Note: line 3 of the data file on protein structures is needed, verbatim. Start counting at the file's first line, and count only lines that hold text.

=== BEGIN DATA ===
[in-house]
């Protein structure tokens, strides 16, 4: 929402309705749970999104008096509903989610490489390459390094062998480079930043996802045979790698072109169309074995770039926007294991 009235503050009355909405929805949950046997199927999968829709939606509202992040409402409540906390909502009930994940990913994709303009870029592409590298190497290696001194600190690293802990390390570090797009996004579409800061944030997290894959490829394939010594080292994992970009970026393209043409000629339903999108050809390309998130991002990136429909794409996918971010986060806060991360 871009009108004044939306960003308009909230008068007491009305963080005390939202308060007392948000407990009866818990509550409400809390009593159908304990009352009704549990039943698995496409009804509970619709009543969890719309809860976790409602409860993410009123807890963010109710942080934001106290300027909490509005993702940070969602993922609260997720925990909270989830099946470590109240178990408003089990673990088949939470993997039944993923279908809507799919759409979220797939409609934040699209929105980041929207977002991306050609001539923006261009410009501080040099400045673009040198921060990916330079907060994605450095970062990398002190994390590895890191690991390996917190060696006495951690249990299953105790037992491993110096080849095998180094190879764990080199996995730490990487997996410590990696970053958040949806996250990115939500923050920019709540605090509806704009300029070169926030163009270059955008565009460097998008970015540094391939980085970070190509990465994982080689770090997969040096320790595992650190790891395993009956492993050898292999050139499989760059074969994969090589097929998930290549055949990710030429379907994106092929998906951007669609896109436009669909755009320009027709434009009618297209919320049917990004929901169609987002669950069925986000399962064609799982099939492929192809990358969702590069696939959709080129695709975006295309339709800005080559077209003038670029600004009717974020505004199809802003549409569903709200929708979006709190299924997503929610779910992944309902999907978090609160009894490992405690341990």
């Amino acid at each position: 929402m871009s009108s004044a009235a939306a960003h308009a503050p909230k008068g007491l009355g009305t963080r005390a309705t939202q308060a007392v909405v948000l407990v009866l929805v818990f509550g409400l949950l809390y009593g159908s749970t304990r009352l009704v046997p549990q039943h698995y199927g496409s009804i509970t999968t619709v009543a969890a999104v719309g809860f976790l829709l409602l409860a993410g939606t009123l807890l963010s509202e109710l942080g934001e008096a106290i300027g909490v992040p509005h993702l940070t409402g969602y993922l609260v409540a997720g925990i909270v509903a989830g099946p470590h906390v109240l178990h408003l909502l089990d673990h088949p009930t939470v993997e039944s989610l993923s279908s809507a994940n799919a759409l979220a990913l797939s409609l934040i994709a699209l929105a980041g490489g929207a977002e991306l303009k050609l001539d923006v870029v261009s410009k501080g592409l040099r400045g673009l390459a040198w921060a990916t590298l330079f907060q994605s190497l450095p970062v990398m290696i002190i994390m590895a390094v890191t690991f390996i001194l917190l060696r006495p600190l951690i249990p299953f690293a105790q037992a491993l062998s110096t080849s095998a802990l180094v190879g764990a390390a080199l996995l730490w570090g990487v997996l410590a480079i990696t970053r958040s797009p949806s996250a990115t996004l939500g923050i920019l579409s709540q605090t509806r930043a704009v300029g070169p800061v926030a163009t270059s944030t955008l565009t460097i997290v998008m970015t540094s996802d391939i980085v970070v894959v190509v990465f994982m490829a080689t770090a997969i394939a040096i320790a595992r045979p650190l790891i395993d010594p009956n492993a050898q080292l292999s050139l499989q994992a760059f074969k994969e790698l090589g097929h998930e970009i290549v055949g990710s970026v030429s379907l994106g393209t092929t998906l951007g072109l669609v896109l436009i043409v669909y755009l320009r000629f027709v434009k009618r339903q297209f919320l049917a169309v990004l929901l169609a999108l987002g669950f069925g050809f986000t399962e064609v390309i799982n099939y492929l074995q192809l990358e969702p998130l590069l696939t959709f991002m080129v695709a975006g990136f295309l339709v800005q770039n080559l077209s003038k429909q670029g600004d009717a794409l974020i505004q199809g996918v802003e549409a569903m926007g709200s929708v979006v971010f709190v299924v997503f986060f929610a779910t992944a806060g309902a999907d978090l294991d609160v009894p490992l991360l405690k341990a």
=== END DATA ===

């Amino acid at each position: 929402m871009s009108s004044a009235a939306a960003h308009a503050p909230k008068g007491l009355g009305t963080r005390a309705t939202q308060a007392v909405v948000l407990v009866l929805v818990f509550g409400l949950l809390y009593g159908s749970t304990r009352l009704v046997p549990q039943h698995y199927g496409s009804i509970t999968t619709v009543a969890a999104v719309g809860f976790l829709l409602l409860a993410g939606t009123l807890l963010s509202e109710l942080g934001e008096a106290i300027g909490v992040p509005h993702l940070t409402g969602y993922l609260v409540a997720g925990i909270v509903a989830g099946p470590h906390v109240l178990h408003l909502l089990d673990h088949p009930t939470v993997e039944s989610l993923s279908s809507a994940n799919a759409l979220a990913l797939s409609l934040i994709a699209l929105a980041g490489g929207a977002e991306l303009k050609l001539d923006v870029v261009s410009k501080g592409l040099r400045g673009l390459a040198w921060a990916t590298l330079f907060q994605s190497l450095p970062v990398m290696i002190i994390m590895a390094v890191t690991f390996i001194l917190l060696r006495p600190l951690i249990p299953f690293a105790q037992a491993l062998s110096t080849s095998a802990l180094v190879g764990a390390a080199l996995l730490w570090g990487v997996l410590a480079i990696t970053r958040s797009p949806s996250a990115t996004l939500g923050i920019l579409s709540q605090t509806r930043a704009v300029g070169p800061v926030a163009t270059s944030t955008l565009t460097i997290v998008m970015t540094s996802d391939i980085v970070v894959v190509v990465f994982m490829a080689t770090a997969i394939a040096i320790a595992r045979p650190l790891i395993d010594p009956n492993a050898q080292l292999s050139l499989q994992a760059f074969k994969e790698l090589g097929h998930e970009i290549v055949g990710s970026v030429s379907l994106g393209t092929t998906l951007g072109l669609v896109l436009i043409v669909y755009l320009r000629f027709v434009k009618r339903q297209f919320l049917a169309v990004l929901l169609a999108l987002g669950f069925g050809f986000t399962e064609v390309i799982n099939y492929l074995q192809l990358e969702p998130l590069l696939t959709f991002m080129v695709a975006g990136f295309l339709v800005q770039n080559l077209s003038k429909q670029g600004d009717a794409l974020i505004q199809g996918v802003e549409a569903m926007g709200s929708v979006v971010f709190v299924v997503f986060f929610a779910t992944a806060g309902a999907d978090l294991d609160v009894p490992l991360l405690k341990a």